In January 2007, Gubaidulina was the first woman composer to be spotlighted by the BBC during its annual "composer weekend" in London. Among her most recent compositions are Feast During a Plague (2005), jointly commissioned by the Philadelphia Orchestra and the Pittsburgh Symphony Orchestra – and conducted in Philadelphia by Sir Simon Rattle and in Pittsburgh and New York by Sir Andrew Davis – In Tempus Praesens, a violin concerto unveiled at the 2007 Lucerne Festival by Anne-Sophie Mutter with the Berlin Philharmonic under the baton of Rattle, and Glorious Percussion, a concerto for five solo percussionists and orchestra premiered in 2008 by Gustavo Dudamel and the Gothenburg Symphony Orchestra.
Gubaidulina is a member of the Akademie der Künste in Berlin, the Royal Music Academy in Stockholm and of the Accademia Nazionale di Santa Cecila in Rome. She has been the recipient of the Prix de Monaco (1987), the Premio Franco Abbiato (1991), the Heidelberger Künstlerinnenpreis (1991), the Russian State Prize (1992), and the SpohrPreis (1995). Recent awards include the prestigious Praemium Imperiale in Japan (1998), the Sonning Prize in Denmark (1999), the Polar Music Prize in Sweden (2002), the Living Composer Prize of the Cannes Classical Awards (2003), the Great Distinguished Service Cross of the Order of Merit with Star of the Federal Republic of Germany (2009), the "Golden Lion" for Lifetime Achievement of the Venice Bieniale (2013), and the Prix de l'Académie Royale de Belgique (2014). In 2005, she was elected as a foreign honorary member of the American Academy of Arts and Letters. She is the recipient of honorary doctorates from Yale University (2009) and the University of Chicago (2011).
Her music is now generously represented on compact disc, and Gubaidulina has been honored twice with the coveted Koussevitzky International Recording Award. Major releases have appeared on the DG, Chandos, Philips, Sony Classical, BIS, Berlin Classics and Naxos labels.
Gal Faganel (b. 1979, Ljubljana, Slovenia) is an acclaimed cello performer, teacher, coach, and recording artist. He has been praised in the press for his "exceptionally sensitive interpretation" (Slovenec – Slovenia), his "powerful and beautiful tone" (Dornse Krant – Netherlands), and his "brilliant virtuosity and youthful vigor" (Primorske Novice – Slovenia).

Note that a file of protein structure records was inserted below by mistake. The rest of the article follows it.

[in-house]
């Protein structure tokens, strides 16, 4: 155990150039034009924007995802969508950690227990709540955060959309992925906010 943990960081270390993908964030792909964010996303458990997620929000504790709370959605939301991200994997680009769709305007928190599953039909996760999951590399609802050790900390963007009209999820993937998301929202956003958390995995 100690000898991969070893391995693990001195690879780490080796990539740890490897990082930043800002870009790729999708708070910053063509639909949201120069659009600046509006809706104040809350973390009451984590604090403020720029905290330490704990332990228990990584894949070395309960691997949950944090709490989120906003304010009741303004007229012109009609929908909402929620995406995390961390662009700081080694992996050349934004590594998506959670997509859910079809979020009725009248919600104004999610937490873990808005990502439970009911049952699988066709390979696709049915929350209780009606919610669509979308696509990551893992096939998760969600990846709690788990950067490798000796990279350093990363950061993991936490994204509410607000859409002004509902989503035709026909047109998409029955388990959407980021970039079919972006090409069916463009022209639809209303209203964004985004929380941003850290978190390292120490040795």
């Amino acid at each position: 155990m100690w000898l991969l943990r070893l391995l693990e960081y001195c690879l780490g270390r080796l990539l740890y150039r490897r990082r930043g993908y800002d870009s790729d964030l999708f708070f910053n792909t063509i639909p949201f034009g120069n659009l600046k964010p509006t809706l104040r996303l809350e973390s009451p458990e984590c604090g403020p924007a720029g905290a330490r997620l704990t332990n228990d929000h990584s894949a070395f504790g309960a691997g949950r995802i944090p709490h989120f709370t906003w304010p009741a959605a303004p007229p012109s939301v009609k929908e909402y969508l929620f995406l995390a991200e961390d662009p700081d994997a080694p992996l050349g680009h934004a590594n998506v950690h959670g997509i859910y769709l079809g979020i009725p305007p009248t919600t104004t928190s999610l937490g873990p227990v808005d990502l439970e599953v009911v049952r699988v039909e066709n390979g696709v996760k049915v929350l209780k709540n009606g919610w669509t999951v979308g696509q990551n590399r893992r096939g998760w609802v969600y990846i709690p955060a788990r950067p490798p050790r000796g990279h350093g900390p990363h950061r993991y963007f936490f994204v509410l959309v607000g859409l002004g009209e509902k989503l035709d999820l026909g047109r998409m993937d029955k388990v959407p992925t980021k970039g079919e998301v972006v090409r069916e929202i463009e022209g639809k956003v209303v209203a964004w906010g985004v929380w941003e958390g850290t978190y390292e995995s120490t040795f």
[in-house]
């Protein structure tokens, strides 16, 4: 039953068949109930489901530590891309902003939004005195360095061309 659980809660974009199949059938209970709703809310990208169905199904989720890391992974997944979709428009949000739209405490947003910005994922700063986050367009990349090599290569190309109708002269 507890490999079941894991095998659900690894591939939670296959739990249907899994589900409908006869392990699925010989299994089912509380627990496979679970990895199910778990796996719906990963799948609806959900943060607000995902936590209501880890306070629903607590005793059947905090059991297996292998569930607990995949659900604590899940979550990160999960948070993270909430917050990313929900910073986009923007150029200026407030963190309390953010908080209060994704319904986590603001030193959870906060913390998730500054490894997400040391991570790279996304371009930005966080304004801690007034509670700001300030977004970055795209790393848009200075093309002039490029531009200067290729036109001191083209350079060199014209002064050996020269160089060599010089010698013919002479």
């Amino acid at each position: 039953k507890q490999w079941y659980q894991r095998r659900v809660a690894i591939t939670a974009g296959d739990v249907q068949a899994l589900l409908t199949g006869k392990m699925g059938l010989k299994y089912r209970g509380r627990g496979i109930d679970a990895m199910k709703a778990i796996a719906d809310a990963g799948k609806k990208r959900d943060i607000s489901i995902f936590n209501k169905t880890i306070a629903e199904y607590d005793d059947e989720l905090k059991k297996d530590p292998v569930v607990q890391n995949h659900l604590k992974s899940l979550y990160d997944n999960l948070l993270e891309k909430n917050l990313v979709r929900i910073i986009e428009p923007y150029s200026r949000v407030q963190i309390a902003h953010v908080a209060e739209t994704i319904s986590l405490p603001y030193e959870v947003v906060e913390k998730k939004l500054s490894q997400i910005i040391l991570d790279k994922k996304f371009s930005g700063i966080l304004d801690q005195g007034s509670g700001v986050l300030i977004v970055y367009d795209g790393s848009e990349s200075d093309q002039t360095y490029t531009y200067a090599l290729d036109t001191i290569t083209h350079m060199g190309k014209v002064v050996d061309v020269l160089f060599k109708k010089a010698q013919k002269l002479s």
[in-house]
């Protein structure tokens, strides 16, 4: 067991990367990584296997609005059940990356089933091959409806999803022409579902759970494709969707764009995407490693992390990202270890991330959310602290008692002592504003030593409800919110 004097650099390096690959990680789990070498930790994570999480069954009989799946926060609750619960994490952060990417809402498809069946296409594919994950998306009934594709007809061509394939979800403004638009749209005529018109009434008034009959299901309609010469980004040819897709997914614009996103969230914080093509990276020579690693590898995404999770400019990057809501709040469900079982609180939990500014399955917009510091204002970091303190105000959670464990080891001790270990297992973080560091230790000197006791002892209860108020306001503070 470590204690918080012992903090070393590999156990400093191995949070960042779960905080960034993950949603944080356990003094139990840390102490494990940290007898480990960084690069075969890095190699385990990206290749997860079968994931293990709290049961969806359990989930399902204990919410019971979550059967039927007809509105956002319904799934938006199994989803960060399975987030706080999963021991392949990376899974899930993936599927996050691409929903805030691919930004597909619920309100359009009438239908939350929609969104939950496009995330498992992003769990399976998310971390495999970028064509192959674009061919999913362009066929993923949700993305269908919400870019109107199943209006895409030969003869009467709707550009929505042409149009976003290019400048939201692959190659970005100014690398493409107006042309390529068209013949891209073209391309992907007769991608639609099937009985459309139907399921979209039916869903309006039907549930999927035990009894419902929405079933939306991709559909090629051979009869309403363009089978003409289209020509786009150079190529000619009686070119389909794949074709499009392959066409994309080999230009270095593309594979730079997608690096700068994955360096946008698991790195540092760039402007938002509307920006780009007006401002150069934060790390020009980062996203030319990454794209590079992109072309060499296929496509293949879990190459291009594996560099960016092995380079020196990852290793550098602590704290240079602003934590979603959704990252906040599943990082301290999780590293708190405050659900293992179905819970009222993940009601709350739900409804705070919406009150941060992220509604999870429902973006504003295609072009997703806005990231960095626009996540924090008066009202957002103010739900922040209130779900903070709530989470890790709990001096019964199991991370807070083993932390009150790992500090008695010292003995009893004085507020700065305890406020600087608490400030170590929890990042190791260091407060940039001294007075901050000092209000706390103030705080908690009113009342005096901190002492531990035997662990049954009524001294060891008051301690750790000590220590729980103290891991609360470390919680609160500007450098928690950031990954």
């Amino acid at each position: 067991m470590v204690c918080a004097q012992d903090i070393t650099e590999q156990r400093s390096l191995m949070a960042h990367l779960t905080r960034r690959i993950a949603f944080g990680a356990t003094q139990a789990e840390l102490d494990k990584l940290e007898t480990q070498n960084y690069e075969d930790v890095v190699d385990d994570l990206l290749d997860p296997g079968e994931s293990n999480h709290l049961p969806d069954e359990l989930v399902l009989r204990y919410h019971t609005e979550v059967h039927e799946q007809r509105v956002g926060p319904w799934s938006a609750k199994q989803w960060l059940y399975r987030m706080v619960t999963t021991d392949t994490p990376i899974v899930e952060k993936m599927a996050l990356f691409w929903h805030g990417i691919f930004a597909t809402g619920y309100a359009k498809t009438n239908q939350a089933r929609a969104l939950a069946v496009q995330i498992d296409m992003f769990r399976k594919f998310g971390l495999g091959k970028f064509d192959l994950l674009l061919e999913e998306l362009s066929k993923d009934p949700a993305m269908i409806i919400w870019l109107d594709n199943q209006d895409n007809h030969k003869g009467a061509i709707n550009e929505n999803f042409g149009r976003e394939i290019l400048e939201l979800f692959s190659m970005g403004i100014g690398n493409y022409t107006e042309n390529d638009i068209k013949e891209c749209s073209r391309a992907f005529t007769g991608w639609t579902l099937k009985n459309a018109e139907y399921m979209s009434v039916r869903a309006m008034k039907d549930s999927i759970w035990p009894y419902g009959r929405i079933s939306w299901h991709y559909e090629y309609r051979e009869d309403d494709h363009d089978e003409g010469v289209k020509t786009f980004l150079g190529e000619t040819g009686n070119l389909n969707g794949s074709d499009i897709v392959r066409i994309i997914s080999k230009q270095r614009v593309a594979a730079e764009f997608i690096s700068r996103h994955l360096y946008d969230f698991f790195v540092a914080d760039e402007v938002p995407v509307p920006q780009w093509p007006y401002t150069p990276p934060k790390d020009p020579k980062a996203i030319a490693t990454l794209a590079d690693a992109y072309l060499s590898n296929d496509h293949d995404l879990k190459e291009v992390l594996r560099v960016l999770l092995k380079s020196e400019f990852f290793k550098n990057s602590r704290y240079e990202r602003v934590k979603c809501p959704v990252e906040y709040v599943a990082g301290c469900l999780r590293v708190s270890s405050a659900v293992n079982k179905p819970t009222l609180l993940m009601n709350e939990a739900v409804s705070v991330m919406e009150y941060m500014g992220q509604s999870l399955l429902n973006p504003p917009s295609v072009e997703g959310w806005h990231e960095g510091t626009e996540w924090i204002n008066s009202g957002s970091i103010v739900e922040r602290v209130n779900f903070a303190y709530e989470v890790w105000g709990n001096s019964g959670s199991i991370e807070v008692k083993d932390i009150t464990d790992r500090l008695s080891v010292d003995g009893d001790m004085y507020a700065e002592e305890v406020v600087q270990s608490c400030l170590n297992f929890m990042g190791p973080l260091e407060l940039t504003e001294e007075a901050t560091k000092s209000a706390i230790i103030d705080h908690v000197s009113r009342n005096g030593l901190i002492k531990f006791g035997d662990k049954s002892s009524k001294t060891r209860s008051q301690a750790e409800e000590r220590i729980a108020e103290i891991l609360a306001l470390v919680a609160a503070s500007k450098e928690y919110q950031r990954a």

As a performer, Faganel is frequently heard in recital, in chamber music concerts, and as a soloist with orchestra throughout North America and Europe. He is the founder and artistic director of the Arizona Chamber Orchestra, a conductor-less ensemble founded in 2009. Until 2010 he served as the acting principal cellist of the Phoenix Symphony. As a member of the Tetraktys String Quartet, he toured in the United States and Europe. He has also performed extensively with various other chamber ensembles.
Faganel is currently an assistant professor at the University of Northern Colorado (UNC) in Greeley, where he greatly enjoys teaching cello and coaching chamber music. Prior to his appointment at UNC, he taught at Scottsdale Community College and the University of Southern California. He regularly conducts master classes and teaches at summer music programs in the United States and Europe. At UNC, Faganel has received several grants for travel, research, and performances in four continents. Innovative teaching approaches utilizing video conferencing technology allow Faganel to be accessible to students worldwide.
At age 13, Faganel won his first competition; he received first prize in the international competition Alpe Adria "Alfredo Marcosig" in Italy at age 15. In addition to winning three other international competitions, including the International Cello Competition "Antonio Janigro" in Croatia, he won the American String Teacher's Association Competition in California and the Slovenian National Competition as a soloist and with piano trio. In 1997 he was named "Young Musician of the Year" in Slovenia. The following year he won a national competition to represent Slovenia at the European Broadcasting Union – Eurovision Competition in Lisbon, Portugal.
In 2006, Faganel began researching, cataloging, performing, and recording music for cello by Slovenian composers. He has completed two of the five planned CDs published by Astrum. The project has been supported by the Slovenian government and UNC. He has also done live broadcasts and archival recordings for National Radio Slovenia, Holland Radio, Classical KUSC in Los Angeles, and KBAQ in Phoenix.
Gal grew up in a musical family and announced the desire to play cello at age three. When he was eight years old he began studying cello in his native Slovenia. He continued his studies in Croatia, where his appearance in an international competition led to an invitation and a full-tuition scholarship to study at the University of Southern California in Los Angeles. His university studies culminated ten years later with a Doctor of Musical Arts degree. His mentors include Eleonore Schoenfeld, Nathaniel Rosen, Daniel Rothmuller, Peter Marsh, and Dobrila Berković-Magdalenić. He collaborated with and learned from many renowned conductors and soloists, including Sergiu Comissiona, Zubin Mehta, Lionel Friend, Carl St. Clair, Yo-Yo Ma, Lynn Harrel, Midori Goto, Isaac Stern, Joshua Bell, Itzak Perlman and Pavel Vernikov.
Sofia Gubaidulina: Et Exspecto – José Valente (HD 1080p)
Sofia Gubaidulina: De Profundis – José Valente (HD 1080p)
Sofia Gubaidulina: Sieben Worte for cello, bayan and strings – Jean-Guihen Queyras, Geir Draugsvoll, Norwegian Chamber Orchestra, Per Kristian Skalstad (HD 1080p)
Sofia Gubaidulina: Fachwerk for bayan, percussion and string orchestra – Geir Draugsvoll, Hans-Kristian Kjos Sørensen, Norwegian Chamber Orchestra,Terje Tønnesen (HD 1080p)